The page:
Friday, March 25, 2011

Thank God I Blog

When you pat my dog, Jazz, it's a really satisfying pat. You know like when you pat a horse? A really smacky-good pat? Well. There's something very comforting about giving Jazz a honking great pat. And she loves it. So that's a bonus. She is such a solid dog. If I patted Pepper like that now, she'd wince. She is far too frail for anything more than very gentle movement.

As Pepper slips further into senility (there is surely no further she can go, she is quite past it now), I am coming to really appreciate that little purchase Steve and I made during our first Christmas without Ellanor, in 2004.

Everything is speeding up, not slowing down. Do you feel it?

Jazz was a pup! I must have blinked, for now she is a middle aged dog.

Jazz and Pepper in 2005

And today, wisened old Pep and chunky Jazz the clydesdale

Jazzy was supposed to be an "only child" - Steve's cat, the beloved ginger and white boy we named Rusty - died in early 2005 from skin cancer, when Jazz was about six months old. He was 14. We still miss him very much and talk of him from time to time. Fact: He was 1m long from tip to tail, tall and lanky like his "Dad". He was our original "furbaby". He and Pepper were all we had, during all those years of trying to bring home a baby, and even before that - when we didn't even know what troubles lay ahead.

When we brought Jazzy home, Pepper was already ailing like she was at death's door. Now, she seems to be in a race to outlive the young brown Labrador who's been brushing things off tables around our home with her ridiculous novelty-sized tail since 2004. Pep should be dead. She really should. But something is keeping her here. She gave me the most intense, gracious, unconditional love and connection I could ever imagine an animal was capable of giving. And I am her palliative care nurse now. I owe her.

So here I was this morning, completing the enrolment forms for the LGBB. We've picked a school for next year! I am relieved it's sorted. Once Steve and I took the tour last week, it was a pretty clear winner for us.

As I signed the final page, I suddenly came over very emotional. And as usual, tears followed.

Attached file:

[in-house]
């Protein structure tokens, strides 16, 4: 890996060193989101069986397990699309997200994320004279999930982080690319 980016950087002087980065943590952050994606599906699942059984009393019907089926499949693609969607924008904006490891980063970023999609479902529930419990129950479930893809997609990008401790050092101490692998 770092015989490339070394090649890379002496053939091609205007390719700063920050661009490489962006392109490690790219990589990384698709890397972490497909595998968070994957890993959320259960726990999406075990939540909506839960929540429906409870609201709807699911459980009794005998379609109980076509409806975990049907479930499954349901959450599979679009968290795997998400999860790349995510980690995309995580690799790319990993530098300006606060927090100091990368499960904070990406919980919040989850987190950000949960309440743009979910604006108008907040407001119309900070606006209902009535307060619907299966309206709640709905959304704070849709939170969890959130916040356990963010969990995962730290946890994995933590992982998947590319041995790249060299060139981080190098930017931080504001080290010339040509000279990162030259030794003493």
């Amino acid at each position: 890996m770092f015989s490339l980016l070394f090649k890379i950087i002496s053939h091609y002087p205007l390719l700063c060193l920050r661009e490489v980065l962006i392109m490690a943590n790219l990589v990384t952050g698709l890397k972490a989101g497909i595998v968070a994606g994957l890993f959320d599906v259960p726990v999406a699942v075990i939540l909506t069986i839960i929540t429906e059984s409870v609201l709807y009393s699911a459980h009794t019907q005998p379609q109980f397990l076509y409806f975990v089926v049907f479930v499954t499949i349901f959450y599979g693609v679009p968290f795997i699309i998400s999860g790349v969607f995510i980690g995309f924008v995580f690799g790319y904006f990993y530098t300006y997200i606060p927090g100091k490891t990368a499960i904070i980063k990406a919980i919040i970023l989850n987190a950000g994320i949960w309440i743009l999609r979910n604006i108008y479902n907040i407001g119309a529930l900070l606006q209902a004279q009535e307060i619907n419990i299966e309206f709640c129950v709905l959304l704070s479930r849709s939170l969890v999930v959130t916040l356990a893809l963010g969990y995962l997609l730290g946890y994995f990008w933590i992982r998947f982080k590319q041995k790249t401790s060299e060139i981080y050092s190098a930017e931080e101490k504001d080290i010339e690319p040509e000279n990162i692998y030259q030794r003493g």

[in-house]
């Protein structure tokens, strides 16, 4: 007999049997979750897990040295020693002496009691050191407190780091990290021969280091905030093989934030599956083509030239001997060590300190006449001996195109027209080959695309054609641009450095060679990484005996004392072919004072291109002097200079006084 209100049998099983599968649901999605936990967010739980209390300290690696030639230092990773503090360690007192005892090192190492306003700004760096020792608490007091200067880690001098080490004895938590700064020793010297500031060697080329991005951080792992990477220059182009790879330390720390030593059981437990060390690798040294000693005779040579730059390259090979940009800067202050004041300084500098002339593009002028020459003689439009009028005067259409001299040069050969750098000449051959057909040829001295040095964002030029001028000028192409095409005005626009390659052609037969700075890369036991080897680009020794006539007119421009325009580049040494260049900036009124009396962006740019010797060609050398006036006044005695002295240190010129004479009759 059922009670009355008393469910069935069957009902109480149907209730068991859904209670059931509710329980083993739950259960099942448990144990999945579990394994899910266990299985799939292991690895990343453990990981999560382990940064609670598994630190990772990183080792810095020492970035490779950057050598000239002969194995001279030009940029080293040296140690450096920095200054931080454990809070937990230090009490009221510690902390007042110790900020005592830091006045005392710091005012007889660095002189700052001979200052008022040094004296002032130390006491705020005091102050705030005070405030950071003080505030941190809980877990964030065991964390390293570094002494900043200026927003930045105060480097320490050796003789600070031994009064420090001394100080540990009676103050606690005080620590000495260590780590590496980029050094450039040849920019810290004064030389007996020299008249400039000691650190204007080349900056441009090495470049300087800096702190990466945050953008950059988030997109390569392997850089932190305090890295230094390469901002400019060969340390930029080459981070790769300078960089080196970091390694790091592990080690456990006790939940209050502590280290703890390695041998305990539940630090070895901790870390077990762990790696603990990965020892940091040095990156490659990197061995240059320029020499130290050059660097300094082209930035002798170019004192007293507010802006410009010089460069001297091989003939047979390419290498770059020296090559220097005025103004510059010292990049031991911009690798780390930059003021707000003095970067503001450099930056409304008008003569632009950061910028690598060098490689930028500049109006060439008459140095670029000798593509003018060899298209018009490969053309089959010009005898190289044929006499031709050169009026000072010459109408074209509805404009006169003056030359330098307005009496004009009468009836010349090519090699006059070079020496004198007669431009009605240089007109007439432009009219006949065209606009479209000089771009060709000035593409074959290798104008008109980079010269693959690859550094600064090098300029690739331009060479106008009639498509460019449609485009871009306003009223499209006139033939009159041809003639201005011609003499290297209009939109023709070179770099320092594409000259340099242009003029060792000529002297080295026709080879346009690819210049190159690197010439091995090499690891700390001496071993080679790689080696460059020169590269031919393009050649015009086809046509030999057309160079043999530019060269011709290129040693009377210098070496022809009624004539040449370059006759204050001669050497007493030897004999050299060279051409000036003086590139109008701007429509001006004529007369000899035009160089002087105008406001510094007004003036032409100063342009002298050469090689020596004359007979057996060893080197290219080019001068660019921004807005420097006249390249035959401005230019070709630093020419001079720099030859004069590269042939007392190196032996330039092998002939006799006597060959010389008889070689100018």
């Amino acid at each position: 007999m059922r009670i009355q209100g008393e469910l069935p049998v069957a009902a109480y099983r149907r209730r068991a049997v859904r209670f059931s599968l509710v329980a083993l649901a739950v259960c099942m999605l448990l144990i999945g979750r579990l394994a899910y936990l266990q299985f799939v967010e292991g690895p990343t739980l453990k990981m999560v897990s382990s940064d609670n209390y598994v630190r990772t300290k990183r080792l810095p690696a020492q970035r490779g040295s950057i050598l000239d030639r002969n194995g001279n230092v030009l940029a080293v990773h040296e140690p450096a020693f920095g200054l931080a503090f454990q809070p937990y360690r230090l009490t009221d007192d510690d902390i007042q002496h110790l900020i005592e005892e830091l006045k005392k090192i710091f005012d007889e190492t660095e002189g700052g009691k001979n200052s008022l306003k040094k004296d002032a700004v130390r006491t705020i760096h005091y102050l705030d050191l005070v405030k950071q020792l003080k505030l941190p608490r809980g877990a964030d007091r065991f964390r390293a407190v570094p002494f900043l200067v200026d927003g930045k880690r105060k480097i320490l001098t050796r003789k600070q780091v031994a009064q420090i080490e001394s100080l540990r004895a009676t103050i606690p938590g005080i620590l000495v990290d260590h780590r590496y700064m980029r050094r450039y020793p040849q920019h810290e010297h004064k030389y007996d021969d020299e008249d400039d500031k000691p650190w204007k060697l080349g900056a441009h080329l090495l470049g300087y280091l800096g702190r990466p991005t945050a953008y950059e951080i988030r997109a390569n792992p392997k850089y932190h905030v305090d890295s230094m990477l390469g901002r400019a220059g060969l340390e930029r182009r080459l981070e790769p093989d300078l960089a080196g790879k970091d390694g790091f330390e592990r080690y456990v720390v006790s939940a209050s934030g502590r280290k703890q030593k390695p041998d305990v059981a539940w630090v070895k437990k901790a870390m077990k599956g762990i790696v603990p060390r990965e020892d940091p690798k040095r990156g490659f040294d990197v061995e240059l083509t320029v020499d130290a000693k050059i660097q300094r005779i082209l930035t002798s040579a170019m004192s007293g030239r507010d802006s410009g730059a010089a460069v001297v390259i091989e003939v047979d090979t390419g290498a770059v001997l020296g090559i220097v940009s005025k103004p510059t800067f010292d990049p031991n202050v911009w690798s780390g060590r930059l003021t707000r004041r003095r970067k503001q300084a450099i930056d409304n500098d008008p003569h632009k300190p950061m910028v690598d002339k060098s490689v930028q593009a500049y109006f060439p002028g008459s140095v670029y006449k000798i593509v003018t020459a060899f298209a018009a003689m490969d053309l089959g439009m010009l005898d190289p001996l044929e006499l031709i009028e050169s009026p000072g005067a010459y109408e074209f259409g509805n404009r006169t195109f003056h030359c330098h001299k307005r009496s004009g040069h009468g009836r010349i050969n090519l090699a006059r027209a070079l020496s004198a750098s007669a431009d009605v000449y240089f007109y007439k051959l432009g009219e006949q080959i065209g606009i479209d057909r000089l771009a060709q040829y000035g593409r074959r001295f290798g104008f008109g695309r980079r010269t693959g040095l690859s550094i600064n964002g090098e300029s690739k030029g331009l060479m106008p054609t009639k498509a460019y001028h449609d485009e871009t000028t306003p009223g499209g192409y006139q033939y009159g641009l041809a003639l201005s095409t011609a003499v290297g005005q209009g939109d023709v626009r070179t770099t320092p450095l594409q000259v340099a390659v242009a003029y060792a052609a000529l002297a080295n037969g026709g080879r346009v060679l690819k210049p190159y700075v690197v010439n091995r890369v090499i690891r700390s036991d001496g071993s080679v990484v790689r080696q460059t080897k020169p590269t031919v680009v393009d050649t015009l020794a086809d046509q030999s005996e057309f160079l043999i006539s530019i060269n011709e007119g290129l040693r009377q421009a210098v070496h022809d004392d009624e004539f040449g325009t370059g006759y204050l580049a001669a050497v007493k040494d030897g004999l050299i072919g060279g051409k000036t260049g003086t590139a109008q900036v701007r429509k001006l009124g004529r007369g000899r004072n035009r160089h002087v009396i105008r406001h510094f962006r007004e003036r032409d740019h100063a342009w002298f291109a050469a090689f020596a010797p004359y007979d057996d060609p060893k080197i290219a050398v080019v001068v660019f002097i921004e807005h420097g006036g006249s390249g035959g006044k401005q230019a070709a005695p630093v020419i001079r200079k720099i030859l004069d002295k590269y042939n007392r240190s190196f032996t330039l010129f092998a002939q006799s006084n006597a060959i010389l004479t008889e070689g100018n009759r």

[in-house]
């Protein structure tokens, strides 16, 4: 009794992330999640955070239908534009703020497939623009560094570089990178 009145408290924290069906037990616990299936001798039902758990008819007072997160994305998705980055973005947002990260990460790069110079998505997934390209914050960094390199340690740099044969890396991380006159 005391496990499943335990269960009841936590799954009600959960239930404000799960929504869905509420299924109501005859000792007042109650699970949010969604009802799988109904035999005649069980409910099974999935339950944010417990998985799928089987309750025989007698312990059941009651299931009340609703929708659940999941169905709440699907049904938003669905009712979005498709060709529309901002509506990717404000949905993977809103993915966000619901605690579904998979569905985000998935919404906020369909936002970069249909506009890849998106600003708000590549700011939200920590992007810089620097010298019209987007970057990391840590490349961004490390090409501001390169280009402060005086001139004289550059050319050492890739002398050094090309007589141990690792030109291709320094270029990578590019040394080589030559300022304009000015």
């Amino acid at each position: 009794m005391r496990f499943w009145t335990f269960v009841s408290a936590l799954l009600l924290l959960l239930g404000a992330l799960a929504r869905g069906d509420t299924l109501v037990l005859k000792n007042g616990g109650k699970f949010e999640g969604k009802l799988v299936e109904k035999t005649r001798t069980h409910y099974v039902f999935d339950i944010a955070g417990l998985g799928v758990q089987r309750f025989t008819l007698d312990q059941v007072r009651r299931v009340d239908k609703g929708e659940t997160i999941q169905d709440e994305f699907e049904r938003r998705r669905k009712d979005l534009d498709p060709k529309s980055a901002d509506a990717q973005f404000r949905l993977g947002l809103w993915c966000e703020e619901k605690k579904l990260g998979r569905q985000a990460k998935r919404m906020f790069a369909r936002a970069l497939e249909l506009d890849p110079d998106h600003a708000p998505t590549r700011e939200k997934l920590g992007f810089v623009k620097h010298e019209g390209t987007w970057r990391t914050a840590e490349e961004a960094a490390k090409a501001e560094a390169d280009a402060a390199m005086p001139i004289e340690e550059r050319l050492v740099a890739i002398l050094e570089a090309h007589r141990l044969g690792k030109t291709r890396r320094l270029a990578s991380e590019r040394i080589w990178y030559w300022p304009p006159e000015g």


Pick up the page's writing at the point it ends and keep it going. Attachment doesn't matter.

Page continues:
Not happy tears, not sad. Just tears. This is something we missed doing for Ellanor. With Ellanor. Here is our family, all around us, and I don't know what my little girl would look like now. I don't know whether she'd prefer to wear the school uniform dress or the track pants and polo shirt. Would she be chocolate ice cream or strawberry? Would she mercilessly tease Lolly? Would Lolly even exist??

So. The end of another era. I thought, somehow, the outings with the LGBB to local coffee shops (with Scraps, of course - he is such a coffee fiend) were never going to end. That we would be able to share these times with each other whenever we wanted. But I am about to lose her to school. Soon, these moments will be just that: moments in time. A thing of the past. And the thought leaves me quite bereft, for the time being.

"Thmile, Thcrapthy!"

It snuck up on me, this one. This little emotional release that was simmering under the surface.

I reached for the phone to call a dear friend who is forever going to be in the same situation as us with all these milestones. She lost her firstborn, a daughter, mere months after we lost ours. We lost babies in between, around the same time as each other, uncanny as it sounds. She called me after she got pregnant again (with the son who is now about to turn five) and told me she'd had a dream where she was riding a white horse and came to find me in the middle of a beautiful forest. She lifted me up on the horse and we rode it together. Less than four months later, the LGBB found her way to my womb.

I left a blubbery message for my friend this morning, for I was not teary before I rang. But just hearing her voice unbolted the safety valve and I blurted. I won't need to apologise. We have an understanding, she and I. I asked her in the message if she had filled out enrolment forms yet for her son and how she had found the experience. Surely a reason to catch up over a coffee sometime soon.

My little baby has been replaced by a young girl rapidly growing in her independence. Not that I would expect or want anything different for her. I have taught her to be independent. It's how I survived my childhood. One day soon, she won't need me at all. I didn't realise how much I need her to need me, this tall leggy blonde who already at the age of four has a joyous glow and the kind of knock-em-dead natural poise I always wished I'd had. I have the glow... but I don't have any poise, not like her, that's for sure (must get that from her Dad, he is, after all, the one I call Daddy Long-Legs). If she can overcome her shyness, this kid will be more than comfortable on a stage, she is that theatrical it's almost embarrassing at times.

"Life is a Cabaret, old chum"
I guess I just have to stay open and grateful to the times I am sharing with my beautiful daughter. They have become so much more precious and poignant this year already as I realise I'm about to be on my own again.

So it will be back to me and whichever dogs are still alive this time next year. I told my brother last time they visited two years ago that, surely, it would be the last time Pep would be here. I've been telling him that since the year 2000 - no kidding there - so who knows?!

Please, please let there be something solid for me to pat and hug. If Pepper does outlive Jazz, as she is threatening to do, I'm screwed.

The thought quite overwhelms me at times.

Thank God I Blog, that's all I can say. I think I might get that made up on a sticker for my car...

This post is part of FYBF, currently being hosted by Where's My Glow. Thanks Glowless!

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